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Report warns of coming "Access Crisis"

February 26, 2001

More than 35 years after the creation of federal student-aid programs, the gap between students from low- and high-income families able to pursue a college education is as wide as ever, according to a report released this week by a congressional advisory committee.

Further, if the government doesn't "immediately revitalize" its need-based student-aid programs, the country will face an "access crisis" that could profoundly impact the country's well being.

According to the report, called "Access Denied: Restoring the Nation's Commitment to Equal Educational Opportunity," the percentage of college-bound high school grads from families earning below $25,000 per year lags 32 percent behind families earning above $75,000.

Also noteworthy was the committee's finding that low-income students attend four-year colleges at half the rate of their higher-income peers, and they graduate from those institutions in similarly small proportions.

The rapidly growing number of college-age students is fueling the crisis. By 2015, the number of 18- to 24-year olds in the country is expected to increase by 1.6 million. Half of those students are expected to come from financially disadvantaged families.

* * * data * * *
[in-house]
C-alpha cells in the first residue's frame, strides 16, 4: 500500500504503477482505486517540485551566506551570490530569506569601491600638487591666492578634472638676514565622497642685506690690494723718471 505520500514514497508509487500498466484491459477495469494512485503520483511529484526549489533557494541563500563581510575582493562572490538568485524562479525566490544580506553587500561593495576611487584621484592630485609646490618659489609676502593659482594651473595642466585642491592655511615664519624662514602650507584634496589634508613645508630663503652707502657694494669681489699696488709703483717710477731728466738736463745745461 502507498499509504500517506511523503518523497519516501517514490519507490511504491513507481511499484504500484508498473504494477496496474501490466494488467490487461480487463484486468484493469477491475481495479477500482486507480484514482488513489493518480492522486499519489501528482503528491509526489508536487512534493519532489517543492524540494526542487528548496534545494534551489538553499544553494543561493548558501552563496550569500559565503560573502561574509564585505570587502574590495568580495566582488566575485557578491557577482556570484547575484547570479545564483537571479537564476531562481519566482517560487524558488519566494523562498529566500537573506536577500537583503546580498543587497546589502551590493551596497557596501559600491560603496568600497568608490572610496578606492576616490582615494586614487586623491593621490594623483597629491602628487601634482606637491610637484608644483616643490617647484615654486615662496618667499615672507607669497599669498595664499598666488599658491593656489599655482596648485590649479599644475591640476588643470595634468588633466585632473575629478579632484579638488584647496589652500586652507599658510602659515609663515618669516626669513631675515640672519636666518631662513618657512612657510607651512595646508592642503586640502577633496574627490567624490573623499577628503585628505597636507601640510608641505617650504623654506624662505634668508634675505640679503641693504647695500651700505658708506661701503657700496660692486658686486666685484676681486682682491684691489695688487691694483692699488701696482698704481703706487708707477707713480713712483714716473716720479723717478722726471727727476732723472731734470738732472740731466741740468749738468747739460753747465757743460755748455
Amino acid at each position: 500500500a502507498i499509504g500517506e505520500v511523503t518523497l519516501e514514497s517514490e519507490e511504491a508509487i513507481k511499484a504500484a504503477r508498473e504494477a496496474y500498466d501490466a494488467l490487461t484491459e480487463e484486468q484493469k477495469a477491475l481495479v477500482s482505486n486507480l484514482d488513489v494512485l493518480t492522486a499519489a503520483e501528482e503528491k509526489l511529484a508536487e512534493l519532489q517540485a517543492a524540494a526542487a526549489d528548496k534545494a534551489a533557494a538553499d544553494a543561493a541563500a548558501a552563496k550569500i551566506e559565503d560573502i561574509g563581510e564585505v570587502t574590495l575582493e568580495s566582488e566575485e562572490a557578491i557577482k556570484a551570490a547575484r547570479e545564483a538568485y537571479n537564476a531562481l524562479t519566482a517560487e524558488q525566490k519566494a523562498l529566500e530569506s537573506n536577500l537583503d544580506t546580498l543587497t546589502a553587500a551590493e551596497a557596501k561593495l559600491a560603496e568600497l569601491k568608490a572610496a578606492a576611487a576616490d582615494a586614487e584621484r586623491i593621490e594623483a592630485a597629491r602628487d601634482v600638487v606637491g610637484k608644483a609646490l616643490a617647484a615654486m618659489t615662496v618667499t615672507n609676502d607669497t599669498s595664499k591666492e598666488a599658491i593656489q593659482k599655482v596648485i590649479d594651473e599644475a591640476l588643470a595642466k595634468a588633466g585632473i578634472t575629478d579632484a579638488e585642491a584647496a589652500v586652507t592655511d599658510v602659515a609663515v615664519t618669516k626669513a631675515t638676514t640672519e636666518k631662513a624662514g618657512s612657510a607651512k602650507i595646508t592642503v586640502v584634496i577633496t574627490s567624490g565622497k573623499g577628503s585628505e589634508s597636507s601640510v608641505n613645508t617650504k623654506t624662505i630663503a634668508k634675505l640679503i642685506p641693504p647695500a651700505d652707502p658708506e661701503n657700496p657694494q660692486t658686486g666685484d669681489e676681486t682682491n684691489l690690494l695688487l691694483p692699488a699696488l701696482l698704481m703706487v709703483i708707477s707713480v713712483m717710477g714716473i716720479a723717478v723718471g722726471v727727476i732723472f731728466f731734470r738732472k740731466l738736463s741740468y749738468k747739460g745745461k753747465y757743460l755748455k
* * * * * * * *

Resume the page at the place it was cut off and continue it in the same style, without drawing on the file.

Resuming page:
Clinton's tuition-tax credit didn't help low-income families, who don't pay taxes, notes the report. And although the former president's administration increased Pell Grant awards, the increases didn't make up for losses suffered in the 1980s and 1990s. As a result, the maximum Pell award has fallen from 84 percent of the cost of public four-year institutions in 1975 to 39 percent in 1999-2000.

States also have contributed to the problem, pouring aid into politically popular merit-based programs, with grants based on grades rather than financial need, the report says.

"Our nation is at a very critical juncture, one that will determine our economic future for a significant portion of this century, and the economic opportunity available to many Americans," Juliet V. Garcia, president of the University of Texas at Brownsville and chair of the advisory committee said on unveiling the report.